The Republic of South Sudan became the world’s newest nation and Africa’s 55th country on July 9, 2011, following a peaceful secession from the Sudan through a referendum in January 2011. As a new nation, South Sudan has the dual challenge of dealing with the legacy of more than 50 years of conflict and continued instability, along with huge development needs. Formal institutions are being built from a very low base and the capacity of government to formulate policy and implement programs is limited, but growing. South Sudan also has significant oil wealth, which if effectively used to drive development, could provide the basis for progress in the coming years.
Unfortunately, the nearly two-year long conflict, which broke out in in Juba on December 15, 2013 and later engulfed six of the 10 states of the country, deteriorated development gains achieved since independence and worsened the humanitarian situation. It is now expected that the Compromise Agreement on the Resolution of the Conflict in the Republic is South Sudan, signed by the President of the Republic of South Sudan and the Opposition in August 2015, will put in place the necessary framework for peace and security, and lead to longer-term development and prosperity.
Although South Sudan has vast and largely untapped natural resources, beyond a few oil enclaves, it remains relatively undeveloped, characterized by a subsistence economy. South Sudan is the most oil-dependent country in the world, with oil accounting for almost the totality of exports, and around 60% of its gross domestic product (GDP). On current reserve estimates, oil production is expected to reduce steadily in future years and to become negligible by 2035.
The country’s growth domestic product (GDP) per capita in 2014 was $1,111. Outside the oil sector, livelihoods are concentrated in low productive, unpaid agriculture and pastoralists work, accounting for around 15% of GDP. In fact, 85% of the working population is engaged in non-wage work, chiefly in agriculture (78%). Since late 2014, the decline in the oil price has further exacerbated the economic hardship of South Sudan.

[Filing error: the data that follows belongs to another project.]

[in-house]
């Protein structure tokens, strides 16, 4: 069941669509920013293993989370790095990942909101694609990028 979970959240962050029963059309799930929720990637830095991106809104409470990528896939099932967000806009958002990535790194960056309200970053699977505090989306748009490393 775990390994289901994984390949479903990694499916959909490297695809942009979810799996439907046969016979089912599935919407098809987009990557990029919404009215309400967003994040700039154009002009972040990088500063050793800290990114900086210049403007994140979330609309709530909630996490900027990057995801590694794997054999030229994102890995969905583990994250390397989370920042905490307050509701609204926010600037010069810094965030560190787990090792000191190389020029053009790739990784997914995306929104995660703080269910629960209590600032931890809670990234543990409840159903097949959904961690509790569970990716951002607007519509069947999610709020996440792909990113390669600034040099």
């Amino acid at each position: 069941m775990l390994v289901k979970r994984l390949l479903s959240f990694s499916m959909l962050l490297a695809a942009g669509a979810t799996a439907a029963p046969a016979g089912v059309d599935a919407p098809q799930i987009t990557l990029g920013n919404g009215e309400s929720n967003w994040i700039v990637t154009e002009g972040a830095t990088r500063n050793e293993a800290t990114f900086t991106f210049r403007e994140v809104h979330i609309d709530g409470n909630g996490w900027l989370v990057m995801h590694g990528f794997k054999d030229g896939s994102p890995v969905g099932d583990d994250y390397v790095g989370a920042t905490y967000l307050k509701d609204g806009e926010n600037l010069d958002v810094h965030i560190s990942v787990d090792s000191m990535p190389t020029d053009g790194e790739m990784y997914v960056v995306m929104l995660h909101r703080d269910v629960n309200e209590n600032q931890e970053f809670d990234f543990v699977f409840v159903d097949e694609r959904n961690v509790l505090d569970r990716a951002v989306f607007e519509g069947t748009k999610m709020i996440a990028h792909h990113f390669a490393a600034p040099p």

It is estimated that the current conflict has cost up to 15% of the potential GDP in 2014. Military expenditure has increased, jeopardizing the availability of resources for service delivery and capital spending on much needed infrastructure. Oil production has fallen by around 20% due to the conflict, and is expected to remain at 165,000 barrel/day up to the end of FY2015/16. The recent decline in oil prices from $110 per barrel to less than $50 per barrel has further aggravated the losses of oil revenue, and has had a negative impact on macro-budgetary indicators, requiring painful fiscal adjustments. The current account has deteriorated considerably leading to depreciation of the parallel exchange rate and fueling inflation. The low level of foreign reserves can negatively affect food imports with further knock on effects on food intakes, notably during the “lean season,” which runs between April and October. The incidence of poverty has also worsened, from 44.7% in 2011 to more than 57.2% in 2015, with a corresponding increase in the depth of poverty.
The country is very young with two-thirds of the population under the age of 30. Almost 83% of South Sudanese resided in rural areas before the outbreak of the recent conflict, which has displaced more than 2 million people.
Only 27% of the population aged 15 years and above is literate, with significant gender disparities: the literacy rate for males is 40% compared to 16% for females. The infant mortality rate is 105 (per 1,000 live births), maternal mortality rate is 2,054 (per 100,000 live births), and only 17% of children are fully immunized. Fifty-five percent of the population has access to improved sources of drinking water. Around 38% of the population has to walk for more than 30 minutes one way to collect drinking water, and some 80% of South Sudanese do not have access to any toilet facility.
The government began earnestly working on the development of Southern Sudan (as it was then known) after the signing of the Comprehensive Peace Agreement (CPA) in July 2005, with the support of development partners. However, the task was extremely challenging with large parts of the country remaining isolated for up to six months of the year due to the rainy season and poor road conditions which made access close to impossible. Nevertheless, the country had begun to post improved results, particularly in health and primary education in the years following the 2005 CPA, and the resumption of oil flows in 2013 was expected to boost economic growth significantly. However, the impact of the conflict on the population and the breakdown in services have had deep economic and social consequences for a country where human development is already among the worst in the world.
Last Updated: Oct 01, 2015